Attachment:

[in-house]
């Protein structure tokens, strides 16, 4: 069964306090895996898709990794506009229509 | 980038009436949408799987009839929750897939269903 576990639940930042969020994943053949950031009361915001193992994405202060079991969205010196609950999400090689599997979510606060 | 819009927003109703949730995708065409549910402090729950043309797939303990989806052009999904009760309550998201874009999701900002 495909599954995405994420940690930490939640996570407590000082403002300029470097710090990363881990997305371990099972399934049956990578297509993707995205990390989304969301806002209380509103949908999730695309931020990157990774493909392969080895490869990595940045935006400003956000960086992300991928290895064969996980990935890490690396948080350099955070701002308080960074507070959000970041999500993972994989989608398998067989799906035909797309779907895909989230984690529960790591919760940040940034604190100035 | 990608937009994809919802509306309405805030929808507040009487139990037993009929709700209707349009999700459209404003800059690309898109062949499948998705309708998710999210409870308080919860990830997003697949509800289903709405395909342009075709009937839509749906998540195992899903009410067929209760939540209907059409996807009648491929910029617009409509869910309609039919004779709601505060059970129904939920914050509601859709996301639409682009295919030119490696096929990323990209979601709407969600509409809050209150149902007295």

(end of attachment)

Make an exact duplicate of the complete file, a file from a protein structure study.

[in-house]
């Protein structure tokens, strides 16, 4: 069964306090895996898709990794506009229509 | 980038009436949408799987009839929750897939269903 576990639940930042969020994943053949950031009361915001193992994405202060079991969205010196609950999400090689599997979510606060 | 819009927003109703949730995708065409549910402090729950043309797939303990989806052009999904009760309550998201874009999701900002 495909599954995405994420940690930490939640996570407590000082403002300029470097710090990363881990997305371990099972399934049956990578297509993707995205990390989304969301806002209380509103949908999730695309931020990157990774493909392969080895490869990595940045935006400003956000960086992300991928290895064969996980990935890490690396948080350099955070701002308080960074507070959000970041999500993972994989989608398998067989799906035909797309779907895909989230984690529960790591919760940040940034604190100035 | 990608937009994809919802509306309405805030929808507040009487139990037993009929709700209707349009999700459209404003800059690309898109062949499948998705309708998710999210409870308080919860990830997003697949509800289903709405395909342009075709009937839509749906998540195992899903009410067929209760939540209907059409996807009648491929910029617009409509869910309609039919004779709601505060059970129904939920914050509601859709996301639409682009295919030119490696096929990323990209979601709407969600509409809050209150149902007295």